Tuesday, March 17, 2009
The New York Times reports that a review of campaign-finance and federal tax records shows that at least 81 New York tax-exempt charities have given contributions to legislative candidates since 2005, with some organizations giving more than once to multiple candidates. While the amounts were not eye-popping, the contributions often flowed to lawmakers who helped the charities secure state money.
The State Board of Elections said it did not have the jurisdiction to screen contributions by nonprofit groups, calling it a matter for the IRS. The IRS would not comment on the activities of specific charities. Attorney General Andrew M. Cuomo’s office oversees charities on the state level, and a spokesman said the office can take action when there is evidence of systemic abuse of charitable money. Federal law prohibits nonprofits classified as 501 (c) 3 organizations from making political donations or participating in campaigns. Those that do risk losing their tax-exempt status.
Asked about the contributions last week, legislators and charity officials offered several responses, including apologies, suggestions of clerical errors, and defiance. Some of the contributions were given as the cost of admission to political fund-raisers, which some donors said they did not realize counted as campaign contributions. Some politicians insisted it was legal to accept the money even if the charities were barred from giving it. Since 2005, 55 legislative candidates — a vast majority of them incumbents — received at least one contribution from charities. Legislators insist there is no connection between their acceptance of these donations and any actions they might take to support the charities’ interests. The charities say they are supporting legislators who do good work, without regard to any assistance they may have provided.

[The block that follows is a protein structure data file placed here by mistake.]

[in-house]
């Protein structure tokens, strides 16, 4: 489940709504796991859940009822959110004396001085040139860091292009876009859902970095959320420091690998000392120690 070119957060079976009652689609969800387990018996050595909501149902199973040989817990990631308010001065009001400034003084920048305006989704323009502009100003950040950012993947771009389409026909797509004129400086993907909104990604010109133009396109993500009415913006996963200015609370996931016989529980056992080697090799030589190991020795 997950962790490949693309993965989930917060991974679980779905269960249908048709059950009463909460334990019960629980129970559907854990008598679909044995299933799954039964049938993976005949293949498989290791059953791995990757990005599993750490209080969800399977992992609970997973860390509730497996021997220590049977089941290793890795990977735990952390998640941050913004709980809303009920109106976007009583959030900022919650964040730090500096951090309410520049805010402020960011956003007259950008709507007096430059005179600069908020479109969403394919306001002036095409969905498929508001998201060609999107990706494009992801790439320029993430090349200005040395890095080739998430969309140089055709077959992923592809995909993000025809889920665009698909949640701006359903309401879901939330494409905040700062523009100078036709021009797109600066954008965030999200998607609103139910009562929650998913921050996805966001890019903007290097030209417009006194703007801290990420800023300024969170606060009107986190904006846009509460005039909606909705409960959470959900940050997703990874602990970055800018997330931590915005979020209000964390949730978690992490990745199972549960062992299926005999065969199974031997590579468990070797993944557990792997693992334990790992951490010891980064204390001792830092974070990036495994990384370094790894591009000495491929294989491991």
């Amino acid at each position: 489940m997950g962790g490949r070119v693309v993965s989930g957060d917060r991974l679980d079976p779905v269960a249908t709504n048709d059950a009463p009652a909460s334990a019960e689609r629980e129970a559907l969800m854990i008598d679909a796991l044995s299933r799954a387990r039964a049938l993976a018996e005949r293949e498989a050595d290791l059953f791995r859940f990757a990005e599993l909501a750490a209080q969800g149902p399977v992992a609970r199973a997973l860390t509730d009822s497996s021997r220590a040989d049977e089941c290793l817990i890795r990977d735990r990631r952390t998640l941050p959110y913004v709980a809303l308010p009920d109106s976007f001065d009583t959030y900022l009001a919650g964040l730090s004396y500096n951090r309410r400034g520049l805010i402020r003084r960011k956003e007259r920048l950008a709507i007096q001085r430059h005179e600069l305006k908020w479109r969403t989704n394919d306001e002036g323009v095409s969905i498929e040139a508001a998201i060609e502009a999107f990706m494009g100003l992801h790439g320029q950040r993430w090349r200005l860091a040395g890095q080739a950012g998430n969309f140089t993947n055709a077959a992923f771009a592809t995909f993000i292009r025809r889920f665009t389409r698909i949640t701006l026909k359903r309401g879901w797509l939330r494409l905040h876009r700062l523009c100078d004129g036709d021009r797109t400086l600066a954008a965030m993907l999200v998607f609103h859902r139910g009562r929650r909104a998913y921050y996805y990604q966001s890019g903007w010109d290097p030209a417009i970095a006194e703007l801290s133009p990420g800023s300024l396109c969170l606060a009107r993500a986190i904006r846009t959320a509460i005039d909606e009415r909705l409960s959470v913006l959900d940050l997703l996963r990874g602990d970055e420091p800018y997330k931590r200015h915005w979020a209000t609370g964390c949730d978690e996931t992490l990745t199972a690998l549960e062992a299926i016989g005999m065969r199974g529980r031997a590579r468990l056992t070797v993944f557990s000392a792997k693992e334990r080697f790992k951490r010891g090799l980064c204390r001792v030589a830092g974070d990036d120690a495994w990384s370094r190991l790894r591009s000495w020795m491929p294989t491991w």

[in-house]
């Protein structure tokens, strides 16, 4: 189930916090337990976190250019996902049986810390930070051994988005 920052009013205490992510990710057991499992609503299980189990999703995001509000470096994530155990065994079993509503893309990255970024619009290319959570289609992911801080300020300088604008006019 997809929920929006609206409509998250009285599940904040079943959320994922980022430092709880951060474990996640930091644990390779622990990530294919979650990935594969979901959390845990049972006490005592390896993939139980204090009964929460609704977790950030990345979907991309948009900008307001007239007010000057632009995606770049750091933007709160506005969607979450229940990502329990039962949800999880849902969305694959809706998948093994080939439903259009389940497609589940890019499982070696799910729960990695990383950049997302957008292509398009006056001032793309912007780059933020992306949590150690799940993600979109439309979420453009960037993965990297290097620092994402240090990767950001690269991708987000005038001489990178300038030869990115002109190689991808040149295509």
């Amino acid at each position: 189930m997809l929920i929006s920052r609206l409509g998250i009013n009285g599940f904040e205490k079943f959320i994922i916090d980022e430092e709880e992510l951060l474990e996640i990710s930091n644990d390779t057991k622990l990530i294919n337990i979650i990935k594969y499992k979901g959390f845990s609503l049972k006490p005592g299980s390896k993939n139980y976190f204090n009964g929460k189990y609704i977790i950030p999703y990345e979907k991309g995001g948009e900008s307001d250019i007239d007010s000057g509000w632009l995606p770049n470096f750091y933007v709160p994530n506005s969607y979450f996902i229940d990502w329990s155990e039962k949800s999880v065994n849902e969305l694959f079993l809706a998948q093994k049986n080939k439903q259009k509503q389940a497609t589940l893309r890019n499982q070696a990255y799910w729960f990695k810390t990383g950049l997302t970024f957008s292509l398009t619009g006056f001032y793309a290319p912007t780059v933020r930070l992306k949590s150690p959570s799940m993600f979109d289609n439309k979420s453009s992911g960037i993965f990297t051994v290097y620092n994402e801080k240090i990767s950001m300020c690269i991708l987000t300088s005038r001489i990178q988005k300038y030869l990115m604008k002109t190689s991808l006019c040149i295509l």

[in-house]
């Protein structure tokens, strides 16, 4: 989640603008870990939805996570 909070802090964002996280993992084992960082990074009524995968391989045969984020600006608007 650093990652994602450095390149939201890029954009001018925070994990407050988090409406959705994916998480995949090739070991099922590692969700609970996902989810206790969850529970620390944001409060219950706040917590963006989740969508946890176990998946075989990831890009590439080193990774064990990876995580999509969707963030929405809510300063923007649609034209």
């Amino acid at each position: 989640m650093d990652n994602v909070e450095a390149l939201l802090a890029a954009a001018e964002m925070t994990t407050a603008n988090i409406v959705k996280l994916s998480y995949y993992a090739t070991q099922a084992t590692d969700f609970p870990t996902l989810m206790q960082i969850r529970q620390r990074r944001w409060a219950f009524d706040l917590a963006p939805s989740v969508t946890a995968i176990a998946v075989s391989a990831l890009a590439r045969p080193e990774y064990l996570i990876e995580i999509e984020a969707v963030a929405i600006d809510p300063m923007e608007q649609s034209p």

Blair Horner, legislative director for New York Public Interest Research Group, said the Board of Elections should be required to monitor such contributions and that state law should be changed to make it explicitly illegal for politicians to accept them. Currently, the responsibility of avoiding such donations appears to fall solely on the nonprofit organizations.
“All I can say is, ‘Mea culpa, mea culpa, mea culpa,’ “ said Fred W. McPhilliamy, president of Helen Keller Services for the Blind, which donated $2,000 in February 2008 to State Senator Carl L. Marcellino, a Long Island Republican who helped win $55,000 in state aid for the group last year. “We goofed.” He said that representatives of his group bought tickets to a campaign fund-raiser for Senator Marcellino in Albany at the urging of a lobbyist but “never thought of it as a political contribution.” Senator Marcellino, who the records showed also accepted money from other nonprofit groups, said, “It was a dumb mistake on our part, and they shouldn’t have done it either.”
There have been periodic efforts to overhaul Albany’s campaign finance system, which is considered among the nation’s weakest, including a push by Gov. Eliot Spitzer in 2007. But little momentum has been generated, despite the pleas of government watchdog groups, and the issue of charities giving to lawmakers’ campaign accounts has not received broad attention. At least one national campaign finance watchdog said the situation in New York appeared unique. “I’m not aware of any situation where 501 (c) 3 groups have made contributions because it so obviously does not comply with campaign finance laws,” said Fred Wertheimer, founder of Democracy 21, a government watchdog group.